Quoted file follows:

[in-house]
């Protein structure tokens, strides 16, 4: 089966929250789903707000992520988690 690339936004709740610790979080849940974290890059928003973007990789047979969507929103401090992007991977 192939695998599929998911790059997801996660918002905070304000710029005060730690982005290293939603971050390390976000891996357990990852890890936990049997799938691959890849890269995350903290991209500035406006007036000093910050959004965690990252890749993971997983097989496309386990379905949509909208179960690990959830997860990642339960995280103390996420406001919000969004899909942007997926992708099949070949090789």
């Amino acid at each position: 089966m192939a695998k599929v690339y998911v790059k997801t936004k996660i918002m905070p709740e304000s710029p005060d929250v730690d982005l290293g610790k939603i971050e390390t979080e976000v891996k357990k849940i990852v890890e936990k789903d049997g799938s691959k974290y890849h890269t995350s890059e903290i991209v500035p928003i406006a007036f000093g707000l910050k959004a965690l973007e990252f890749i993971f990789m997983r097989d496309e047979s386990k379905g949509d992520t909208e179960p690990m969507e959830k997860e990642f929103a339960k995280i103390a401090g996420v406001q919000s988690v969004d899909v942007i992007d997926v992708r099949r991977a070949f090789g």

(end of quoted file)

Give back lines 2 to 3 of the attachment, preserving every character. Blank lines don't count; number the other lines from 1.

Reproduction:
């Protein structure tokens, strides 16, 4: 089966929250789903707000992520988690 690339936004709740610790979080849940974290890059928003973007990789047979969507929103401090992007991977 192939695998599929998911790059997801996660918002905070304000710029005060730690982005290293939603971050390390976000891996357990990852890890936990049997799938691959890849890269995350903290991209500035406006007036000093910050959004965690990252890749993971997983097989496309386990379905949509909208179960690990959830997860990642339960995280103390996420406001919000969004899909942007997926992708099949070949090789």
């Amino acid at each position: 089966m192939a695998k599929v690339y998911v790059k997801t936004k996660i918002m905070p709740e304000s710029p005060d929250v730690d982005l290293g610790k939603i971050e390390t979080e976000v891996k357990k849940i990852v890890e936990k789903d049997g799938s691959k974290y890849h890269t995350s890059e903290i991209v500035p928003i406006a007036f000093g707000l910050k959004a965690l973007e990252f890749i993971f990789m997983r097989d496309e047979s386990k379905g949509d992520t909208e179960p690990m969507e959830k997860e990642f929103a339960k995280i103390a401090g996420v406001q919000s988690v969004d899909v942007i992007d997926v992708r099949r991977a070949f090789g």